A former senior aide to British Prime Minister David Cameron faced arrest on Friday over his alleged role in a phone-hacking scandal that prompted Rupert Murdoch to close Britain's biggest selling Sunday newspaper.
In a startling response to the scandal engulfing Murdoch's media empire, the British newspaper arm of News Corp announced it would publish the 168-year-old News of the World for the last time this weekend.
As allegations multiplied that its journalists hacked the voicemail of thousands of people, from child murder victims to the families of Britain's war dead, the tabloid hemorrhaged advertising, alienated millions of readers and posed a growing threat to Murdoch's hopes of buying broadcaster BSkyB.
The scandal has also become an embarrassment for Cameron.
The prime minister chose former News of the World editor Andy Coulson as his communications director, even though one of Coulson's reporters and a private investigator had been convicted of hacking into the phones of royal aides. Coulson insisted he knew nothing about it, but as new allegations surfaced, Coulson resigned from Cameron's team in January.
The Guardian newspaper reported that Coulson would be arrested on Friday over suspicions that he knew about or had direct involvement in phone hacking during his editorship of the News of the World from 2003-2007.
The announcement on Thursday that the News of the World was to close was one of the most dramatic in the 80-year-old Murdoch's controversial career, and is widely seen as an effort to prevent the crisis spreading beyond the tabloid to more lucrative parts of his empire.
Murdoch's son James, who chairs the British newspaper arm of News Corp, said the News of the World, which his father bought in 1969, had been "sullied by behavior that was wrong."
"Indeed, if recent allegations are true, it was inhuman and has no place in our company," he said in a statement.
The announcement that the paper's final issue will be on Sunday may even be a signal that the famously excessive practices of British tabloid journalism will be less prevalent in future.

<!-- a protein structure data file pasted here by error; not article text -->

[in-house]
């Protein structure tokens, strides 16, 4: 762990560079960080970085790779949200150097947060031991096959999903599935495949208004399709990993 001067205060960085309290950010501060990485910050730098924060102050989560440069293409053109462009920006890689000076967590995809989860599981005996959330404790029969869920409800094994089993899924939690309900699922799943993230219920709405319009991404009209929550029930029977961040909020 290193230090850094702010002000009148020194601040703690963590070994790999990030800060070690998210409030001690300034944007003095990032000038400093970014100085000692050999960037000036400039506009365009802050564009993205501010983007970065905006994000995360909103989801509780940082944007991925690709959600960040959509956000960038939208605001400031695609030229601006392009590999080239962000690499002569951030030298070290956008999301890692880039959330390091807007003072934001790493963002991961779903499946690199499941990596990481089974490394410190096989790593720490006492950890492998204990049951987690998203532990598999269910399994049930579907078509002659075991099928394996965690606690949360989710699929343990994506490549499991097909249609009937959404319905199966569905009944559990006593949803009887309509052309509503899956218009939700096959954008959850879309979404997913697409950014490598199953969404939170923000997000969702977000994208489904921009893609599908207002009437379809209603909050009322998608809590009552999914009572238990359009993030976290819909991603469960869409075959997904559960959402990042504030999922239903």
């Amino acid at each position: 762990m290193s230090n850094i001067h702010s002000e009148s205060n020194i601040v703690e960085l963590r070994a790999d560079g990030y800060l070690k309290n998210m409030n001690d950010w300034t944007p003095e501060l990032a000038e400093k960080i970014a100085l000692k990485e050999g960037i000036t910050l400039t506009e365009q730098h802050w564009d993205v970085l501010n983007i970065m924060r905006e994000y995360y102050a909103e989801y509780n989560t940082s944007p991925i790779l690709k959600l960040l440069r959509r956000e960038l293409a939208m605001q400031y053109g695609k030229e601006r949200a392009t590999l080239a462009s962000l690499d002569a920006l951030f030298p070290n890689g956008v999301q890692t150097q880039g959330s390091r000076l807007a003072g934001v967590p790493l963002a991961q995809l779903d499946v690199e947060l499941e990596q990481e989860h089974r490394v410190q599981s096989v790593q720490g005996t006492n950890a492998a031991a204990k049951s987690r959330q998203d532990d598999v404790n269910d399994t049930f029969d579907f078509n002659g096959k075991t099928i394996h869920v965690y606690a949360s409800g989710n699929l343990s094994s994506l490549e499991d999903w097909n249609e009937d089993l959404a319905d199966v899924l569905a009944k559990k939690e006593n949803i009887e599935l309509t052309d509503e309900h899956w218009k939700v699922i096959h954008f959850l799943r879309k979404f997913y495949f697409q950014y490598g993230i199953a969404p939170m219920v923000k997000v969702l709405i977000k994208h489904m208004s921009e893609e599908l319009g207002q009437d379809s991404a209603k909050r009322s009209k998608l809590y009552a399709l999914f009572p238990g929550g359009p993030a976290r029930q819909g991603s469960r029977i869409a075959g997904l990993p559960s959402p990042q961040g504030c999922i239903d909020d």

The news came as a shock to the 200 staff at the paper, which from its earliest days in the Victorian era sought to titillate the British working class with sensational journalism about sex and crime.
"No one had any inkling at all that this was going to happen," said Jules Stenson, its features editor.
Growing popular and political anger over the phone hacking saga had spurred concerns that there could be snags in securing government approval for News Corp's $14-billion bid for BSkyB, of which it already owns 39 percent.
Cameron's government has given an informal blessing to the takeover, despite criticism on the left that it gave Murdoch too much media power.
News Corp's U.S. shares fell more than 5 percent on Wednesday, and edged 0.23 percent lower on Thursday in a rising overall market.
"I don't see how this deal can go ahead. It's politically totally unacceptable now," said Alex Degroote, media analyst at Panmure Gordon.
Others said any attempt to block the BSkyB deal at this late stage would likely spark a legal challenge from News Corp, one the company would likely win.
It is not yet clear if the scandal will damage James Murdoch, the presumed successor to his father, and other News Corp executives.
Speculation is rife that the company will turn The Sun, its best-selling tabloid daily, into a seven-day operation to tap the Sunday market. Despite difficult times for newspapers, the News of the World sold 2.6 million copies a week.
Journalists said an emotional News of the World editor Colin Myler had read out the announcement at the east London newsroom where Murdoch changed the face of British journalism in the 1980s by breaking the power of the printing unions.
But news that Rebekah Brooks would remain in place as News International's chief executive brought fury from staff. James Murdoch told Sky News he was satisfied Brooks knew nothing of the crimes allegedly committed when she was News of the World editor.
Asked how staff felt toward Brooks, one reporter said there was a sense of "seething anger" and "pure hatred" directed toward her: "We think they're closing down a whole newspaper just to protect one woman's job."
British opposition leader Ed Miliband said Brooks -- whose friendship with Cameron is also under the spotlight -- should go, echoing the view of the journalists' trade union.
Investigations into phone hacking at the tabloid have been bubbling for several years. Until recently only celebrities and other public figures were believed to have been victims.
But the scandal exploded earlier this week after revelations that an investigator working for the paper may have listened to -- and deleted -- the voicemail messages of a missing 13-year-old schoolgirl, later found murdered.
The scandal deepened on Thursday with claims News of the World hacked the phones of relatives of British soldiers killed in Iraq and Afghanistan. Several major brands pulled advertising from the title.
Police have also been criticized over allegations officers took money from the News of the World for information.